Poland does not have a specific civil defamation law. Civil liability in Poland is based on the balance of constitutional rights. Art. 47 of the provides that “everyone shall have the right to legal protection of his honour and good reputation”. Harm done to this right may incur liability. At the same time, Art. 54 of the Constitution guarantees the right to express opinions and to acquire and disseminate information. Art. 14 further guarantees freedom of the press. The does not contains specific provisions on defamation. Art. 23 it provides protection for personal rights, among them the dignity and image of a person. Art. 43 states that provisions on the protection of personal rights of individuals shall apply to legal persons. As per Art. 24 of the Code, a person can seek action if their personal rights have been threatened by the actions of another and in a case of infringement a person may also “demand that the person who committed the violation perform acts necessary to remove its consequences, in particular that the latter make a statement of a relevant content and in a relevant form.” A person may also demand financial compensation or payment of an appropriate sum of money to a specific social purpose.
There are no caps on non-pecuniary damages for defamation in Polish law.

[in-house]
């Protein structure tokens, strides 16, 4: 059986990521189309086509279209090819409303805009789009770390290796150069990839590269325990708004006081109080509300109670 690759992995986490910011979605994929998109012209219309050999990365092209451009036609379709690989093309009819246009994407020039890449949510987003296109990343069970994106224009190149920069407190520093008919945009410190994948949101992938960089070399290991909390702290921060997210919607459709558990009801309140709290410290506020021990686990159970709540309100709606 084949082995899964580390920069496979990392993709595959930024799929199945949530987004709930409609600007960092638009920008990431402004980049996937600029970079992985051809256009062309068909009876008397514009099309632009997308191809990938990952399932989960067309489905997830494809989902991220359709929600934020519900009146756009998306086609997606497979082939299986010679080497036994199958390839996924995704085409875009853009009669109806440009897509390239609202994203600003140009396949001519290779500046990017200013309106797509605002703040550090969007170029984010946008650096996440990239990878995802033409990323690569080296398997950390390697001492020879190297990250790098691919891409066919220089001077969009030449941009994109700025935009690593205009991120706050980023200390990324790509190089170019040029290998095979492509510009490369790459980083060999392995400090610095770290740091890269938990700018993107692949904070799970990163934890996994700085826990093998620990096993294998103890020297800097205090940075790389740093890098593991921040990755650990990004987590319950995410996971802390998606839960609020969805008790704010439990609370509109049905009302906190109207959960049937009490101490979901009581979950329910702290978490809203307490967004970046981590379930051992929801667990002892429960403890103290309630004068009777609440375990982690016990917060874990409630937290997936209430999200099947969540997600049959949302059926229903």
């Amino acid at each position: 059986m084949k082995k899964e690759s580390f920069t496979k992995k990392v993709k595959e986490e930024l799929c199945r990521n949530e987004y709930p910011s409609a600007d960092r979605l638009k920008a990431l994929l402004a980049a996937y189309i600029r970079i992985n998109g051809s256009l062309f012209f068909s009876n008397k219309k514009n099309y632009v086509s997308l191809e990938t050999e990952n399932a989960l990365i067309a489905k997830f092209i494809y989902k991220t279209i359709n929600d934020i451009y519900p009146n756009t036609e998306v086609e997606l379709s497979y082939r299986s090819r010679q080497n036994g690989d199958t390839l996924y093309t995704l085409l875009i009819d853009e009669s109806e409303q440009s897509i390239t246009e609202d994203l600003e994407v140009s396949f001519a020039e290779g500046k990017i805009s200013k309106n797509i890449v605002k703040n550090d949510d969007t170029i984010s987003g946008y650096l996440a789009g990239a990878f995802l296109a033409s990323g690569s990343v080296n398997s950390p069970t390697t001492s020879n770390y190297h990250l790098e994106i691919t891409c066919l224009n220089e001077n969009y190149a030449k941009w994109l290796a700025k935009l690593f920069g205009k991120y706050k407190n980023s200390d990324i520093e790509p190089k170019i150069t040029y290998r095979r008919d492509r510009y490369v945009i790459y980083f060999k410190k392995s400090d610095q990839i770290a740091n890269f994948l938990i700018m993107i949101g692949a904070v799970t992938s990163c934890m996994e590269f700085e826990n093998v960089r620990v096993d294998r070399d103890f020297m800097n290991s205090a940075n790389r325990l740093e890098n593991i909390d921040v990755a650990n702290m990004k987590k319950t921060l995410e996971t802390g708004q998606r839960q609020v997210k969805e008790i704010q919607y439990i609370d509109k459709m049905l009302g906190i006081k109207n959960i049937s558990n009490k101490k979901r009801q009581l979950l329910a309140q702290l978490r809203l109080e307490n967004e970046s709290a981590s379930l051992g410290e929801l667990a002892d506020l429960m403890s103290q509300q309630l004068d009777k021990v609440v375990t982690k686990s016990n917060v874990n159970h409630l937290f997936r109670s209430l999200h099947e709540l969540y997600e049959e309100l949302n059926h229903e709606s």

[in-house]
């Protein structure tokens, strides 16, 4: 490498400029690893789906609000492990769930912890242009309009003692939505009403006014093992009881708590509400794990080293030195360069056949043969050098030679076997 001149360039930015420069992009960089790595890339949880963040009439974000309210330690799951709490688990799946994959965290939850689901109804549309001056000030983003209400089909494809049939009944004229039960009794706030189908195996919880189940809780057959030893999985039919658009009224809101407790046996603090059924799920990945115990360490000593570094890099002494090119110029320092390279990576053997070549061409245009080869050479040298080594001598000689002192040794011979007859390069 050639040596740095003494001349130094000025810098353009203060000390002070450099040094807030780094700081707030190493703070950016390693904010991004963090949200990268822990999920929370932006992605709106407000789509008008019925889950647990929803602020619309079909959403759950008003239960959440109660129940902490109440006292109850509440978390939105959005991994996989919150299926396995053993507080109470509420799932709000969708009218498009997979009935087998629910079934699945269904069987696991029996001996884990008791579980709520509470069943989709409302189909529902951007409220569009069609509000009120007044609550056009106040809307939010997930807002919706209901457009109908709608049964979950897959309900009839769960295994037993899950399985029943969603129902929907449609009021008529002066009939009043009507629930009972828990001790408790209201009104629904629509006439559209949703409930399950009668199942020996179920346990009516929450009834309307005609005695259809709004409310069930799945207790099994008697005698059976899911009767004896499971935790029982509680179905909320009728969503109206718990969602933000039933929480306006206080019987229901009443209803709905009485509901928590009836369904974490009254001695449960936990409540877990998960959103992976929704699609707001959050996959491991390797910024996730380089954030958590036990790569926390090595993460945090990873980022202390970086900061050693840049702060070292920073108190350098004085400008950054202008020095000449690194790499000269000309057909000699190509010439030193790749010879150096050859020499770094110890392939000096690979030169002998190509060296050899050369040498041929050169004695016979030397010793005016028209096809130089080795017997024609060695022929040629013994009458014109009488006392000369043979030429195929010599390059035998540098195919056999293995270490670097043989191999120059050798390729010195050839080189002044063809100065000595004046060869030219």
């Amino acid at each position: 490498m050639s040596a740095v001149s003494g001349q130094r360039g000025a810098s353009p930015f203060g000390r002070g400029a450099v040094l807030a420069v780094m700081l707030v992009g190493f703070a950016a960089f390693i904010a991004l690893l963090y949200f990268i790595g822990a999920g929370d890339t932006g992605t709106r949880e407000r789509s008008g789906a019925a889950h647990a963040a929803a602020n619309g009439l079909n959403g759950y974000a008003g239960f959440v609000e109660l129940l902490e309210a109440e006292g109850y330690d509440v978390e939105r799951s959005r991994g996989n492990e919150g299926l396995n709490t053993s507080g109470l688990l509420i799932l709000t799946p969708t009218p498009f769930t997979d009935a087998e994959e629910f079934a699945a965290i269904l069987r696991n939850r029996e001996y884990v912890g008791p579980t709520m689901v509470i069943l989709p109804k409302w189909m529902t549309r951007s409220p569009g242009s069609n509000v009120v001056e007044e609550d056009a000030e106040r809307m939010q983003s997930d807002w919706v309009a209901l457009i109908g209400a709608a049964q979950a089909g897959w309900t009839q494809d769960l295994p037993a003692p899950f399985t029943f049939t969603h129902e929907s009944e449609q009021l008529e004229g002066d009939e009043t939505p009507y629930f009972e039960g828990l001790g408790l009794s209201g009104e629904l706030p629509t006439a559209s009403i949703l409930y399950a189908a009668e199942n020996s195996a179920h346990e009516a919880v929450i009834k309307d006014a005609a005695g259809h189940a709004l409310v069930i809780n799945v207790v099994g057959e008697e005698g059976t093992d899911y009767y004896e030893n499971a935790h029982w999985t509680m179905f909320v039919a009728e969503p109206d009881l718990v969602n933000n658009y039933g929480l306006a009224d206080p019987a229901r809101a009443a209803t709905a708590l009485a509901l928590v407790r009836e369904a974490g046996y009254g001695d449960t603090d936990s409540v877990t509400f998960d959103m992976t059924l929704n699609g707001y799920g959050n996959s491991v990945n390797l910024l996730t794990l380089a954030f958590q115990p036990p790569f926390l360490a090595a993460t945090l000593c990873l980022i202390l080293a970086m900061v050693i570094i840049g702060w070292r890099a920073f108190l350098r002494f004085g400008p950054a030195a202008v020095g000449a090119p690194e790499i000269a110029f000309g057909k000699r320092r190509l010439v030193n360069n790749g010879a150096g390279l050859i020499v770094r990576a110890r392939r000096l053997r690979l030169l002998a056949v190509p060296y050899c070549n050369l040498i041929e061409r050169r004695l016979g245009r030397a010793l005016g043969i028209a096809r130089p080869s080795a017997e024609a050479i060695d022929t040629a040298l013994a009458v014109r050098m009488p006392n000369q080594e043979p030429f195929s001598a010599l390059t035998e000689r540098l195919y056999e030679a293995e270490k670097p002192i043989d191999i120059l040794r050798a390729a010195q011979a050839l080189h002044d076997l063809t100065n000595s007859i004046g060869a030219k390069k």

The following defences are explicitly provided in the Polish Civil Code.
Honest opinion (fair comment): Negative evaluations of scientific or artistic works or other creative activity, professional or public services that are “consistent with the principles of social coexistence” are not liable. This provision also applies to satire and caricature (Art. 41).
Privileged reporting: Truthful and accurate reports of public meetings of Parliament and national councils and their bodies are not liable (Art. 41).
Art. 24 of the Civil Code states that a person can be held liable for the infringement of personal rights unless his or her actions were not unlawful. In order to show that a particular act was not unlawful, according to Polish experts, defendants can in principle rely on defences of truth, opinion, public interest, etc. that have been established in Polish case law.
According to Art. 38, par.1 of the Civil Code, civil liability lies with the author, editor or other person who caused the publication of the material, the liability of the publisher is not excluded. Mentioned persons are jointly and severally liable in terms of financial liability.
According to Art. 442, par. 1 of the Civil Code, a claim for damages caused by defamation (or other damage to personal rights) must be filed within three years from the date on which the damaged party learned of the damage and of the person liable for it. However, any claim must be filed no later than 10 years after the damage occurred. Some additional provisions may apply.
Media Cases and Case Law